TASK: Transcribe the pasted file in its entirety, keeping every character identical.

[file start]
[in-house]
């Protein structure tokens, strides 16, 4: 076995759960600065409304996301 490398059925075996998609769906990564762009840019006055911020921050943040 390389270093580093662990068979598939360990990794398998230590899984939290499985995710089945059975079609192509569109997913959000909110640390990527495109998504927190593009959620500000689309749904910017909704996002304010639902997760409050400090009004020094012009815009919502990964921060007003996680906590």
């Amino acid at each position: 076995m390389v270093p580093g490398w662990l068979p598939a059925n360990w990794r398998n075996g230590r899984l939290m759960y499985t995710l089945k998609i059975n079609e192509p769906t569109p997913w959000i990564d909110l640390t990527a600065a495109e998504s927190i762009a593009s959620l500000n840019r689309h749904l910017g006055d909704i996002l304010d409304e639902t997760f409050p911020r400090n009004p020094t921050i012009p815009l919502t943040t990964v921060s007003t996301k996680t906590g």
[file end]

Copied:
[in-house]
């Protein structure tokens, strides 16, 4: 076995759960600065409304996301 490398059925075996998609769906990564762009840019006055911020921050943040 390389270093580093662990068979598939360990990794398998230590899984939290499985995710089945059975079609192509569109997913959000909110640390990527495109998504927190593009959620500000689309749904910017909704996002304010639902997760409050400090009004020094012009815009919502990964921060007003996680906590």
């Amino acid at each position: 076995m390389v270093p580093g490398w662990l068979p598939a059925n360990w990794r398998n075996g230590r899984l939290m759960y499985t995710l089945k998609i059975n079609e192509p769906t569109p997913w959000i990564d909110l640390t990527a600065a495109e998504s927190i762009a593009s959620l500000n840019r689309h749904l910017g006055d909704i996002l304010d409304e639902t997760f409050p911020r400090n009004p020094t921050i012009p815009l919502t943040t990964v921060s007003t996301k996680t906590g």